US government might not like NVIDIA’s new RTX 5880 Ada workstation GPU for China


NVIDIA is working on a new workstation GPU that could be made specifically for China, with a tease of its new RTX 5880 Ada workstation GPU that has been spotted in some new NVIDIA RTX Enterprise drivers.

US government might not like NVIDIA's new RTX 5880 Ada workstation GPU for China 01

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The new NVIDIA RTX 5880 Ada workstation GPU was spotted inside of the most recent production branch of the NVIDIA RTX Enterprise driver, which is a new workstation card that has been tweaked to comply with the US export restrictions, something that allows NVIDIA to get AD102 GPUs into China. It will join the coming AD102-250 GPU-based GeForce RTX 4090 D, which has also been tweaked to get into China.

US export restrictions first saw the NVIDIA RTX 6000 Ada workstation GPU and high-end gaming-focused RTX 4090 banned in China back in November 2023, with NVIDIA working on multiple variants of its workstation and gaming GPUs to comply with the ever-changing landscape of GPUs being banned in China (and other countries around the world).

US Commerce Secretary Gina Raimondo said on the weekend during the Reagan National Defense Forum in Simi Valley, California: “We cannot let China get these chips. Period. We’re going to deny them our most cutting-edge technology. I know there are CEOs of chip companies in this audience who were a little cranky with me when I did that because you’re losing revenue. Such is life. Protecting our national security matters more than short-term revenue“.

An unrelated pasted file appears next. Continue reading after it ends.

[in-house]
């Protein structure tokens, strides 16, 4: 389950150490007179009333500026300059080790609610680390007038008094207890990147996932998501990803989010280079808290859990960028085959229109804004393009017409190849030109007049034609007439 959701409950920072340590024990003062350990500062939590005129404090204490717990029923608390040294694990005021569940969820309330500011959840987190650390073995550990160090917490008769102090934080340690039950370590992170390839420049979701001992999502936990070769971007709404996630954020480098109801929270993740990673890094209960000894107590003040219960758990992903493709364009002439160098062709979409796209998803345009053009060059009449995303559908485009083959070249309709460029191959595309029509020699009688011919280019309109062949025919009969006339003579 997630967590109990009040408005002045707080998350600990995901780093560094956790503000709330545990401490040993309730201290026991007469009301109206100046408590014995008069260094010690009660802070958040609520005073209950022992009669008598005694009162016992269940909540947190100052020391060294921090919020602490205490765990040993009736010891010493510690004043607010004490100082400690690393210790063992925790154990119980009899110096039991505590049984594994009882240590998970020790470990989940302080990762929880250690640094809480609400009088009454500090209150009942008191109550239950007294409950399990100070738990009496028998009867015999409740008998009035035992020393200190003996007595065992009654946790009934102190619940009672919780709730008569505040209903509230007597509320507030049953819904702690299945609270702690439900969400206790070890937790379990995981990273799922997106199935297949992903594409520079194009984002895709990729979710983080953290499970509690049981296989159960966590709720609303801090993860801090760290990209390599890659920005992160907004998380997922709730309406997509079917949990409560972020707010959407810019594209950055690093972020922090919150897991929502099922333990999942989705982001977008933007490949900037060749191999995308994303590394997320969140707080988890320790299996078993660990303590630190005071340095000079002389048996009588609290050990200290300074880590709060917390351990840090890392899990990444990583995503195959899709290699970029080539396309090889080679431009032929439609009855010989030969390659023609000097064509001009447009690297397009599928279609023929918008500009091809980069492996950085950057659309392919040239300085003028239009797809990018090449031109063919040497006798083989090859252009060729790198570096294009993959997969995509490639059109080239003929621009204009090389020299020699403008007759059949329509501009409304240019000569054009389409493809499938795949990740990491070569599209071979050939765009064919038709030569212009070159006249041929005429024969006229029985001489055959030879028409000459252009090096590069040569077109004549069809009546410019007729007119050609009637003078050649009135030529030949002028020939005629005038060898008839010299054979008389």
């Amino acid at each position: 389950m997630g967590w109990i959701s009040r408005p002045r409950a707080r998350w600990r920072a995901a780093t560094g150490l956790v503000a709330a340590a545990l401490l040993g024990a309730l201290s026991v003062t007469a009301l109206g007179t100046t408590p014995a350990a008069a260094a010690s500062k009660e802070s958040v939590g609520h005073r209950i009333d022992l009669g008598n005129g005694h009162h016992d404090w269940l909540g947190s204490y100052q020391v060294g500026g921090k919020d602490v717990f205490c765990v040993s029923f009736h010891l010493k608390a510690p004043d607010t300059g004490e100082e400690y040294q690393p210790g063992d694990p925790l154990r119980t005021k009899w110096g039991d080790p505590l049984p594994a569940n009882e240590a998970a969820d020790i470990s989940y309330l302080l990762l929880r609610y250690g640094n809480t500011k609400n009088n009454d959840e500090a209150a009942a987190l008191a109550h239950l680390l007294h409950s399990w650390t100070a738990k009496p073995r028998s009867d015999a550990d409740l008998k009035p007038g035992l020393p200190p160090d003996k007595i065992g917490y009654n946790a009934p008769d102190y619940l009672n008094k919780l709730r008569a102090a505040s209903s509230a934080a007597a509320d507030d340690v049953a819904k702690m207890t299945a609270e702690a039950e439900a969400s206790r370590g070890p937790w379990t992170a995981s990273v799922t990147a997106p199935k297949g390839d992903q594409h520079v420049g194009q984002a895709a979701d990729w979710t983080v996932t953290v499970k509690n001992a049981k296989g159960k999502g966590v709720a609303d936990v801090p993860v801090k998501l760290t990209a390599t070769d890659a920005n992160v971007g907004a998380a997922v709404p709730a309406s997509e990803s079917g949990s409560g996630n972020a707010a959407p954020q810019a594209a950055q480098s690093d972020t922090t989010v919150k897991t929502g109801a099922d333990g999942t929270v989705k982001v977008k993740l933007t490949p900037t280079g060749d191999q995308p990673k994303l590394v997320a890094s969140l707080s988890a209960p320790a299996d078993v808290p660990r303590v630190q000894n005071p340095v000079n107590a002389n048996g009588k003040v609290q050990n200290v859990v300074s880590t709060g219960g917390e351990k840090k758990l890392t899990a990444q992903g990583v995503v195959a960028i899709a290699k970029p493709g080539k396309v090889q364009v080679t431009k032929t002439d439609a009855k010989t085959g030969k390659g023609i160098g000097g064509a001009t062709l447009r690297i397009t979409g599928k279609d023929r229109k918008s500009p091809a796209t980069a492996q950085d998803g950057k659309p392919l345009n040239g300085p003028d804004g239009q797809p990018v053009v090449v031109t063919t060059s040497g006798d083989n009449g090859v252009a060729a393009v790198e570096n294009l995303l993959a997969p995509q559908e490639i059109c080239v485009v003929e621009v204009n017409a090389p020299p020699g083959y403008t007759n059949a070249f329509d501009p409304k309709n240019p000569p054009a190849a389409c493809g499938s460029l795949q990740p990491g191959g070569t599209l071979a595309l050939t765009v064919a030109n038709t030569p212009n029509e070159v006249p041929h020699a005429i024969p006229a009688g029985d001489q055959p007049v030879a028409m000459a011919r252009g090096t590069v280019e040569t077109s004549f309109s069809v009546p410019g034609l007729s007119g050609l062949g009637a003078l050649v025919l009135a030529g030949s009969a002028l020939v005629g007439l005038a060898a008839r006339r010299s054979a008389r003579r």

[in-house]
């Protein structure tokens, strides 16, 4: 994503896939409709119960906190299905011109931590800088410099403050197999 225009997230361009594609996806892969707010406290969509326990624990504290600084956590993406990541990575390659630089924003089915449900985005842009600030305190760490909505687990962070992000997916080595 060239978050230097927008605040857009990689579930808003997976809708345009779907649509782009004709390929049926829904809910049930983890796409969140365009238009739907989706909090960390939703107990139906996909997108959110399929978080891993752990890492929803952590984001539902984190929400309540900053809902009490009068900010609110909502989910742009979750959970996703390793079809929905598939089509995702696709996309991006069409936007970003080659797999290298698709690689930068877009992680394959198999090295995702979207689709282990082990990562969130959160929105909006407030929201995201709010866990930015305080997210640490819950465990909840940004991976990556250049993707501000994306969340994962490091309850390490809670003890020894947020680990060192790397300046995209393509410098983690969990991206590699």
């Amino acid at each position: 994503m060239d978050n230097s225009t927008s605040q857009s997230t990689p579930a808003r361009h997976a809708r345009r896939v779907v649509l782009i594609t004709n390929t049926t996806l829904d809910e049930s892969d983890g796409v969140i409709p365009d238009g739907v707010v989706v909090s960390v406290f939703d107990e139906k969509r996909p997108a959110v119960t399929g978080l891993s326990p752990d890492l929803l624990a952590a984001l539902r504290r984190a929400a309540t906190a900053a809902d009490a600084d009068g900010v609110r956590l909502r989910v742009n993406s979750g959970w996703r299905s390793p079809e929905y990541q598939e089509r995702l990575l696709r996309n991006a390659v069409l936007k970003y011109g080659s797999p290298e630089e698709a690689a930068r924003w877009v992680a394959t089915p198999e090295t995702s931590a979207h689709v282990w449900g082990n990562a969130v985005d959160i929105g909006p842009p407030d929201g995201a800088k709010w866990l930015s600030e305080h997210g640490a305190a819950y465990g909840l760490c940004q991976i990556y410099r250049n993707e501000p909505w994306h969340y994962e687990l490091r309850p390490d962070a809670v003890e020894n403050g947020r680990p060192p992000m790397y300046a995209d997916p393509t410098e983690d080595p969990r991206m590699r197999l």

We don’t know much about the new RTX 5880 workstation GPU, but it should be powered by the AD102 “Ada Lovelace” GPU as the AD102-powered RTX 5000 Ada GPU family isn’t banned by the updated US export rules. We should find the specs falling between the higher-end RTX 6000 Ada GPU and the RTX 5000 Ada GPU.

US government might not like NVIDIA's new RTX 5880 Ada workstation GPU for China 904

We should expect up to 48GB of RAM (like the higher-end RTX 6000) that isn’t restricted by US sanctions. AI workloads love lots of super-fast VRAM.

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